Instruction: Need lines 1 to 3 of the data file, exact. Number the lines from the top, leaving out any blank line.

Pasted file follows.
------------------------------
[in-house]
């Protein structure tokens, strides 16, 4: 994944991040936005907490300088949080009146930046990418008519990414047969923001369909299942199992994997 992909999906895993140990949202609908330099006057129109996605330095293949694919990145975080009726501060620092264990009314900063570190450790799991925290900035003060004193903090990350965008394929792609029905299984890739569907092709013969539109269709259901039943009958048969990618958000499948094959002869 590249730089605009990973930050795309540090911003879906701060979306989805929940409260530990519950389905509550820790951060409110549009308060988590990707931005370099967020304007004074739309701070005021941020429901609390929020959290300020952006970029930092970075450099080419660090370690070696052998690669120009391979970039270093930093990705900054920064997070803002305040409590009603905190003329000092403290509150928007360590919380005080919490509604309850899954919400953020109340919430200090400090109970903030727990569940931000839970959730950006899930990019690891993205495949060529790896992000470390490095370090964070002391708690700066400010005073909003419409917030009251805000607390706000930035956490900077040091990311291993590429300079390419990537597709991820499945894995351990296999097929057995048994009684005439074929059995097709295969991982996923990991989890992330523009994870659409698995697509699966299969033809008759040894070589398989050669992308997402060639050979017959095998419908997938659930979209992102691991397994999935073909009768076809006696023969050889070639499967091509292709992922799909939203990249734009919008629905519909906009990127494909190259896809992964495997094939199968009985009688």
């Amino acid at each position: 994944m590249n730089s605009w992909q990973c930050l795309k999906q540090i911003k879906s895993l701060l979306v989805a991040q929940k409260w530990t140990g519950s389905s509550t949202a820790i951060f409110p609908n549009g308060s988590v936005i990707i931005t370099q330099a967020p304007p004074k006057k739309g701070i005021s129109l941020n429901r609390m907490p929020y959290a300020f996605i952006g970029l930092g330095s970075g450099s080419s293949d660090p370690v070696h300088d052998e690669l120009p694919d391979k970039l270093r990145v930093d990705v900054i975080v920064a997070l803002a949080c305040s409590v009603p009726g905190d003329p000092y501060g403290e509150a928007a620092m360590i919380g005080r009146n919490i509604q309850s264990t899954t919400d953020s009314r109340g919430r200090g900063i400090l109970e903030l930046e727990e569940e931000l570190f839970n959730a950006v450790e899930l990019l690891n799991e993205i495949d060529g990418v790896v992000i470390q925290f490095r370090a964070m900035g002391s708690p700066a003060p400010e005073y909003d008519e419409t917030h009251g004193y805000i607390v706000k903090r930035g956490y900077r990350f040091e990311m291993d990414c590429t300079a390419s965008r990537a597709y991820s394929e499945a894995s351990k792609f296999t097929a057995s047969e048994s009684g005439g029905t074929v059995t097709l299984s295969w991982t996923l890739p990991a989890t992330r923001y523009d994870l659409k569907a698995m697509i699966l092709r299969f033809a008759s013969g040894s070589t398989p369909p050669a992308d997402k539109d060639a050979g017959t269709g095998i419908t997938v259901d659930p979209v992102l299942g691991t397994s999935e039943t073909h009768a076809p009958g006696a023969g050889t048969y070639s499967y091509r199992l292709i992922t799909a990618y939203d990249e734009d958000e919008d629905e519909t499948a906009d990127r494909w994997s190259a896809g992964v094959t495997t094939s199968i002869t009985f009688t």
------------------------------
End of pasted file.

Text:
[in-house]
């Protein structure tokens, strides 16, 4: 994944991040936005907490300088949080009146930046990418008519990414047969923001369909299942199992994997 992909999906895993140990949202609908330099006057129109996605330095293949694919990145975080009726501060620092264990009314900063570190450790799991925290900035003060004193903090990350965008394929792609029905299984890739569907092709013969539109269709259901039943009958048969990618958000499948094959002869 590249730089605009990973930050795309540090911003879906701060979306989805929940409260530990519950389905509550820790951060409110549009308060988590990707931005370099967020304007004074739309701070005021941020429901609390929020959290300020952006970029930092970075450099080419660090370690070696052998690669120009391979970039270093930093990705900054920064997070803002305040409590009603905190003329000092403290509150928007360590919380005080919490509604309850899954919400953020109340919430200090400090109970903030727990569940931000839970959730950006899930990019690891993205495949060529790896992000470390490095370090964070002391708690700066400010005073909003419409917030009251805000607390706000930035956490900077040091990311291993590429300079390419990537597709991820499945894995351990296999097929057995048994009684005439074929059995097709295969991982996923990991989890992330523009994870659409698995697509699966299969033809008759040894070589398989050669992308997402060639050979017959095998419908997938659930979209992102691991397994999935073909009768076809006696023969050889070639499967091509292709992922799909939203990249734009919008629905519909906009990127494909190259896809992964495997094939199968009985009688």
């Amino acid at each position: 994944m590249n730089s605009w992909q990973c930050l795309k999906q540090i911003k879906s895993l701060l979306v989805a991040q929940k409260w530990t140990g519950s389905s509550t949202a820790i951060f409110p609908n549009g308060s988590v936005i990707i931005t370099q330099a967020p304007p004074k006057k739309g701070i005021s129109l941020n429901r609390m907490p929020y959290a300020f996605i952006g970029l930092g330095s970075g450099s080419s293949d660090p370690v070696h300088d052998e690669l120009p694919d391979k970039l270093r990145v930093d990705v900054i975080v920064a997070l803002a949080c305040s409590v009603p009726g905190d003329p000092y501060g403290e509150a928007a620092m360590i919380g005080r009146n919490i509604q309850s264990t899954t919400d953020s009314r109340g919430r200090g900063i400090l109970e903030l930046e727990e569940e931000l570190f839970n959730a950006v450790e899930l990019l690891n799991e993205i495949d060529g990418v790896v992000i470390q925290f490095r370090a964070m900035g002391s708690p700066a003060p400010e005073y909003d008519e419409t917030h009251g004193y805000i607390v706000k903090r930035g956490y900077r990350f040091e990311m291993d990414c590429t300079a390419s965008r990537a597709y991820s394929e499945a894995s351990k792609f296999t097929a057995s047969e048994s009684g005439g029905t074929v059995t097709l299984s295969w991982t996923l890739p990991a989890t992330r923001y523009d994870l659409k569907a698995m697509i699966l092709r299969f033809a008759s013969g040894s070589t398989p369909p050669a992308d997402k539109d060639a050979g017959t269709g095998i419908t997938v259901d659930p979209v992102l299942g691991t397994s999935e039943t073909h009768a076809p009958g006696a023969g050889t048969y070639s499967y091509r199992l292709i992922t799909a990618y939203d990249e734009d958000e919008d629905e519909t499948a906009d990127r494909w994997s190259a896809g992964v094959t495997t094939s199968i002869t009985f009688t």